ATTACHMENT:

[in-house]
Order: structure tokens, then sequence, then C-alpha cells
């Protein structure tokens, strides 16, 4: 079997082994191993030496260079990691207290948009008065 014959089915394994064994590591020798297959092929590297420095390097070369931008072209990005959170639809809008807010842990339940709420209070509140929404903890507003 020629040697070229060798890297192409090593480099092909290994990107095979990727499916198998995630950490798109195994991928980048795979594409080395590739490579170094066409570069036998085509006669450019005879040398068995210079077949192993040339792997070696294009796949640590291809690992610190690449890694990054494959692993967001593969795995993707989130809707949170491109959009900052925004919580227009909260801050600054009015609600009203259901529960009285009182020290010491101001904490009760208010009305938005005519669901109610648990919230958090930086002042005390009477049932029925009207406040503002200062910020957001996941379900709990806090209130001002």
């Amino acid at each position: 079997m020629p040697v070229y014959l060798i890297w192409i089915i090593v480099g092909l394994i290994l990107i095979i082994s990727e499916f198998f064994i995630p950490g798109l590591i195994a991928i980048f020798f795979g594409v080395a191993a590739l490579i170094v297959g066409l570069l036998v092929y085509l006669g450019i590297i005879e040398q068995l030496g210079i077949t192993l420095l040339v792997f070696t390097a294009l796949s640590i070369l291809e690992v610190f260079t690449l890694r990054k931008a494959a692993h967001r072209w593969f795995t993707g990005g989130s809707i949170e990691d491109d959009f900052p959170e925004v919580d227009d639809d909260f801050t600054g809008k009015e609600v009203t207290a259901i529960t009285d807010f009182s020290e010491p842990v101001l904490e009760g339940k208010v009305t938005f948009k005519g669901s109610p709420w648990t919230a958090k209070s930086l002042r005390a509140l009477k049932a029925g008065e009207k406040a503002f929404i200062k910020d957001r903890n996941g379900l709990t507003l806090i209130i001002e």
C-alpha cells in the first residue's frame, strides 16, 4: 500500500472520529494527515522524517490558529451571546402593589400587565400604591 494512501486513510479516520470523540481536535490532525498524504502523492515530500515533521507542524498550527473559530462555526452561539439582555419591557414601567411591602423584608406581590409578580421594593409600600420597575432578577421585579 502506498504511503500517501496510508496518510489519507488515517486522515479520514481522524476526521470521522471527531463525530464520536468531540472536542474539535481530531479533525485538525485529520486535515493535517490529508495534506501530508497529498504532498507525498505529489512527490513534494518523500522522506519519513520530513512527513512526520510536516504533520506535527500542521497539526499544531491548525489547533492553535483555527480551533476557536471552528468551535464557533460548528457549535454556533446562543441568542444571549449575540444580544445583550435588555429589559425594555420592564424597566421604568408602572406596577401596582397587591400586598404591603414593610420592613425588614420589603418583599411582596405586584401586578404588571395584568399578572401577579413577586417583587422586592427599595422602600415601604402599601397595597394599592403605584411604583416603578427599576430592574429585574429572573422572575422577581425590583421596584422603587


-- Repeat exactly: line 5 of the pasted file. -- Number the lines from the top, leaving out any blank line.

C-alpha cells in the first residue's frame, strides 16, 4: 500500500472520529494527515522524517490558529451571546402593589400587565400604591 494512501486513510479516520470523540481536535490532525498524504502523492515530500515533521507542524498550527473559530462555526452561539439582555419591557414601567411591602423584608406581590409578580421594593409600600420597575432578577421585579 502506498504511503500517501496510508496518510489519507488515517486522515479520514481522524476526521470521522471527531463525530464520536468531540472536542474539535481530531479533525485538525485529520486535515493535517490529508495534506501530508497529498504532498507525498505529489512527490513534494518523500522522506519519513520530513512527513512526520510536516504533520506535527500542521497539526499544531491548525489547533492553535483555527480551533476557536471552528468551535464557533460548528457549535454556533446562543441568542444571549449575540444580544445583550435588555429589559425594555420592564424597566421604568408602572406596577401596582397587591400586598404591603414593610420592613425588614420589603418583599411582596405586584401586578404588571395584568399578572401577579413577586417583587422586592427599595422602600415601604402599601397595597394599592403605584411604583416603578427599576430592574429585574429572573422572575422577581425590583421596584422603587